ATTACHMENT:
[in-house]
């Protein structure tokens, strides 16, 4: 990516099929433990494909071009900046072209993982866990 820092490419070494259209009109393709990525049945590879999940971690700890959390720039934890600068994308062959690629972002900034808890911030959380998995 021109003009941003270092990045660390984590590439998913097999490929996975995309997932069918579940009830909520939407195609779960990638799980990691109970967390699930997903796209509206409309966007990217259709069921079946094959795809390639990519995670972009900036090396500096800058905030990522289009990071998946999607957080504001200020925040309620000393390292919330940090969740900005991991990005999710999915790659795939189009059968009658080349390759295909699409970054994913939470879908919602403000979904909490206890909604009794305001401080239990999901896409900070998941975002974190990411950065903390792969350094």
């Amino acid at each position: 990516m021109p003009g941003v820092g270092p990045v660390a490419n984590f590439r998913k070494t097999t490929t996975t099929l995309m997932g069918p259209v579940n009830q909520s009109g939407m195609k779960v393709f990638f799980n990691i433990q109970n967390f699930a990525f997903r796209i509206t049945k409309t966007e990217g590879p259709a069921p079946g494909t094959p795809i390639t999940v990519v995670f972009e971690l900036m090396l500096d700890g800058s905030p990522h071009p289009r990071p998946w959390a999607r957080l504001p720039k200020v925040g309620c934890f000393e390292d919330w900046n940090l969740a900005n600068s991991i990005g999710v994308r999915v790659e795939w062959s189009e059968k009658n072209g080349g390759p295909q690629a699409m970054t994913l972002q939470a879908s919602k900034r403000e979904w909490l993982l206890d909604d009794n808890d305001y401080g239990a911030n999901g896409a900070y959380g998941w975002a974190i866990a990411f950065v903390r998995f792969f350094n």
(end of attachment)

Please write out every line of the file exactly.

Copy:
[in-house]
């Protein structure tokens, strides 16, 4: 990516099929433990494909071009900046072209993982866990 820092490419070494259209009109393709990525049945590879999940971690700890959390720039934890600068994308062959690629972002900034808890911030959380998995 021109003009941003270092990045660390984590590439998913097999490929996975995309997932069918579940009830909520939407195609779960990638799980990691109970967390699930997903796209509206409309966007990217259709069921079946094959795809390639990519995670972009900036090396500096800058905030990522289009990071998946999607957080504001200020925040309620000393390292919330940090969740900005991991990005999710999915790659795939189009059968009658080349390759295909699409970054994913939470879908919602403000979904909490206890909604009794305001401080239990999901896409900070998941975002974190990411950065903390792969350094």
């Amino acid at each position: 990516m021109p003009g941003v820092g270092p990045v660390a490419n984590f590439r998913k070494t097999t490929t996975t099929l995309m997932g069918p259209v579940n009830q909520s009109g939407m195609k779960v393709f990638f799980n990691i433990q109970n967390f699930a990525f997903r796209i509206t049945k409309t966007e990217g590879p259709a069921p079946g494909t094959p795809i390639t999940v990519v995670f972009e971690l900036m090396l500096d700890g800058s905030p990522h071009p289009r990071p998946w959390a999607r957080l504001p720039k200020v925040g309620c934890f000393e390292d919330w900046n940090l969740a900005n600068s991991i990005g999710v994308r999915v790659e795939w062959s189009e059968k009658n072209g080349g390759p295909q690629a699409m970054t994913l972002q939470a879908s919602k900034r403000e979904w909490l993982l206890d909604d009794n808890d305001y401080g239990a911030n999901g896409a900070y959380g998941w975002a974190i866990a990411f950065v903390r998995f792969f350094n």